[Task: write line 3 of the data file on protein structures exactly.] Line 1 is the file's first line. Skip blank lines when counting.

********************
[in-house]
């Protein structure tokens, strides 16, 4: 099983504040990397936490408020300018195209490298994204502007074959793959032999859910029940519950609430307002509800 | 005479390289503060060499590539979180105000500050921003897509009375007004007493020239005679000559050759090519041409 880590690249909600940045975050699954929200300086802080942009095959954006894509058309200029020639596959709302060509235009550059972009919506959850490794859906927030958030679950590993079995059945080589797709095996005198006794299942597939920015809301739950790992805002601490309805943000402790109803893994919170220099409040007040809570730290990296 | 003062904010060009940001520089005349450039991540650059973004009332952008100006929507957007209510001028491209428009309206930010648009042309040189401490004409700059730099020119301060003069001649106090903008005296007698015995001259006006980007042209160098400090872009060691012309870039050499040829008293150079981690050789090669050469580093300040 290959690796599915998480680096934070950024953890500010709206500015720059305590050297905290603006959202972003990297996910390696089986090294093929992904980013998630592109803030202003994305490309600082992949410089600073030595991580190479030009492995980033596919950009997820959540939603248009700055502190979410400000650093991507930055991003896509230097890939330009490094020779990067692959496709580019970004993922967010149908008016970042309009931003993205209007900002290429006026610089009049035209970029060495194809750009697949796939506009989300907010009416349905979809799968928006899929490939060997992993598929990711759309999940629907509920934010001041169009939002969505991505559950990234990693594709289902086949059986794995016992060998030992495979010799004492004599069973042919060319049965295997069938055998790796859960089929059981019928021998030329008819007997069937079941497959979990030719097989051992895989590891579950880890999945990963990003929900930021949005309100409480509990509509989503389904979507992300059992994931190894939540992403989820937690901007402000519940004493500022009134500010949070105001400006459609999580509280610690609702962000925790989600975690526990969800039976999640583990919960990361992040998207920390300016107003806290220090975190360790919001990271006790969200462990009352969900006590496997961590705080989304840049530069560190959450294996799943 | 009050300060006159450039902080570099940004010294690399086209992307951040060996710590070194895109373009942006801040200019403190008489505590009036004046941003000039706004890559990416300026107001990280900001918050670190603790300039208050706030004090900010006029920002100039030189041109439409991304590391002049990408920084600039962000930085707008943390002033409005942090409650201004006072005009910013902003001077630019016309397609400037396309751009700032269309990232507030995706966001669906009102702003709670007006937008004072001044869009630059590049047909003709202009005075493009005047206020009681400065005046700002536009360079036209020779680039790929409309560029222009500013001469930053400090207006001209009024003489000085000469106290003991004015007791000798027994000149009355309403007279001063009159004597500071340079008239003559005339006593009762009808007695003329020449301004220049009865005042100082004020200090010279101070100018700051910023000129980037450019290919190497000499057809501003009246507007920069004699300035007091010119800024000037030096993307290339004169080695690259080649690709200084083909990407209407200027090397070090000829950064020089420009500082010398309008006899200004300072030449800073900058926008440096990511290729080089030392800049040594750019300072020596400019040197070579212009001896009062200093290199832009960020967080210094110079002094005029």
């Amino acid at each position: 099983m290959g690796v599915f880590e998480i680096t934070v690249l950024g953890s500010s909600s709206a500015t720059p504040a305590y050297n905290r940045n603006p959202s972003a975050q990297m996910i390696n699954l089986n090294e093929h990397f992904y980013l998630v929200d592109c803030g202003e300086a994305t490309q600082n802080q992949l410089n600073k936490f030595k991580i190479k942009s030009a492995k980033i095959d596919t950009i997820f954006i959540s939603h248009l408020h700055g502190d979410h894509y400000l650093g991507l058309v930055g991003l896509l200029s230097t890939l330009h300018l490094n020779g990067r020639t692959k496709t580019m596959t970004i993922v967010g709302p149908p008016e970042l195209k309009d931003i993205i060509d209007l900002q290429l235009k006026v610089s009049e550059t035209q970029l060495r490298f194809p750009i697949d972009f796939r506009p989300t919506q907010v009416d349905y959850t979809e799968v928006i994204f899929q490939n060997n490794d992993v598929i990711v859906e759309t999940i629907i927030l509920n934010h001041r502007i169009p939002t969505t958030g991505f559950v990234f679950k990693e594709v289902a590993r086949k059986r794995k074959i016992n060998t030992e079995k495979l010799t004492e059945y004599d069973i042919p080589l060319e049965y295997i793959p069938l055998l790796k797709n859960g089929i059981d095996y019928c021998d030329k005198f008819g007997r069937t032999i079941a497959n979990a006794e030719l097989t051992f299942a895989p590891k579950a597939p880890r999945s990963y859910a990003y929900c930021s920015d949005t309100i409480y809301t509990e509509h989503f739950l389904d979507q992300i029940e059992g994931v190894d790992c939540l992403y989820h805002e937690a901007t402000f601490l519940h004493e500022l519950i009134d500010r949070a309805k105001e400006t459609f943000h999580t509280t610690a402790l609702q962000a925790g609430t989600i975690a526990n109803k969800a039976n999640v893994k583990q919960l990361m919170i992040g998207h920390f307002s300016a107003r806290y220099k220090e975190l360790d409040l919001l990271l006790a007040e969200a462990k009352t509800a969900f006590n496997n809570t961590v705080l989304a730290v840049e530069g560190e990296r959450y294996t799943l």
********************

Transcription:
């Amino acid at each position: 099983m290959g690796v599915f880590e998480i680096t934070v690249l950024g953890s500010s909600s709206a500015t720059p504040a305590y050297n905290r940045n603006p959202s972003a975050q990297m996910i390696n699954l089986n090294e093929h990397f992904y980013l998630v929200d592109c803030g202003e300086a994305t490309q600082n802080q992949l410089n600073k936490f030595k991580i190479k942009s030009a492995k980033i095959d596919t950009i997820f954006i959540s939603h248009l408020h700055g502190d979410h894509y400000l650093g991507l058309v930055g991003l896509l200029s230097t890939l330009h300018l490094n020779g990067r020639t692959k496709t580019m596959t970004i993922v967010g709302p149908p008016e970042l195209k309009d931003i993205i060509d209007l900002q290429l235009k006026v610089s009049e550059t035209q970029l060495r490298f194809p750009i697949d972009f796939r506009p989300t919506q907010v009416d349905y959850t979809e799968v928006i994204f899929q490939n060997n490794d992993v598929i990711v859906e759309t999940i629907i927030l509920n934010h001041r502007i169009p939002t969505t958030g991505f559950v990234f679950k990693e594709v289902a590993r086949k059986r794995k074959i016992n060998t030992e079995k495979l010799t004492e059945y004599d069973i042919p080589l060319e049965y295997i793959p069938l055998l790796k797709n859960g089929i059981d095996y019928c021998d030329k005198f008819g007997r069937t032999i079941a497959n979990a006794e030719l097989t051992f299942a895989p590891k579950a597939p880890r999945s990963y859910a990003y929900c930021s920015d949005t309100i409480y809301t509990e509509h989503f739950l389904d979507q992300i029940e059992g994931v190894d790992c939540l992403y989820h805002e937690a901007t402000f601490l519940h004493e500022l519950i009134d500010r949070a309805k105001e400006t459609f943000h999580t509280t610690a402790l609702q962000a925790g609430t989600i975690a526990n109803k969800a039976n999640v893994k583990q919960l990361m919170i992040g998207h920390f307002s300016a107003r806290y220099k220090e975190l360790d409040l919001l990271l006790a007040e969200a462990k009352t509800a969900f006590n496997n809570t961590v705080l989304a730290v840049e530069g560190e990296r959450y294996t799943l």